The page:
In the first stanza, the speaker says wistfully that there was a time when all of nature seemed dreamlike to him, “apparelled in celestial light,” and that that time is past; “the things I have seen I can see no more.” In the second stanza, he says that he still sees the rainbow, and that the rose is still lovely; the moon looks around the sky with delight, and starlight and sunshine are each beautiful. Nonetheless the speaker feels that a glory has passed away from the earth.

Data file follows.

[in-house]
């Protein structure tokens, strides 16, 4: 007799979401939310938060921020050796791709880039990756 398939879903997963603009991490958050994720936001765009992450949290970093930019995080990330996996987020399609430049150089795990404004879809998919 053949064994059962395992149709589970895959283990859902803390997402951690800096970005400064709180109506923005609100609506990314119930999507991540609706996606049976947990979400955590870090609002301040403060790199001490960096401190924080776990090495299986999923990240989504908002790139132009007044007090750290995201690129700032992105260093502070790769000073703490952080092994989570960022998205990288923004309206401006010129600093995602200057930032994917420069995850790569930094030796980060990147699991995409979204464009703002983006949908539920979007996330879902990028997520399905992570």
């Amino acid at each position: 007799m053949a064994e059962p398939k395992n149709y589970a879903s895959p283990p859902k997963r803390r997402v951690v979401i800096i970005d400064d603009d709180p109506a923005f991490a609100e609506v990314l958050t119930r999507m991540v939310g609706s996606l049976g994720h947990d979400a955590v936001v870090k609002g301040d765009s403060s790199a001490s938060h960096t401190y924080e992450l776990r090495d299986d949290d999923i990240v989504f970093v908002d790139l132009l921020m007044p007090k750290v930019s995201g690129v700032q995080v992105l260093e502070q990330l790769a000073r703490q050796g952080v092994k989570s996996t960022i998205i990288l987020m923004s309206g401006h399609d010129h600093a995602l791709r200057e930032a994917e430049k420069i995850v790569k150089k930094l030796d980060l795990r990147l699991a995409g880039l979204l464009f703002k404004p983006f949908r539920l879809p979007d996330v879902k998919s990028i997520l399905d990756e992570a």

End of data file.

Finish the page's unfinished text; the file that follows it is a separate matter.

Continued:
In the third stanza, the speaker says that, while listening to the birds sing in springtime and watching the young lambs leap and play, he was stricken with a thought of grief; but the sound of nearby waterfalls, the echoes of the mountains, and the gusting of the winds restored him to strength. He declares that his grief will no longer wrong the joy of the season, and that all the earth is happy. He exhorts a shepherd boy to shout and play around him. In the fourth stanza, he addresses nature’s creatures, and says that his heart participates in their joyful festival. He says that it would be wrong to feel sad on such a beautiful May morning, while children play and laugh among the flowers. Nevertheless, a tree and a field that he looks upon make him think of “something that is gone,” and a pansy at his feet does the same. He asks what has happened to “the visionary gleam”: “Where is it now, the glory and the dream?”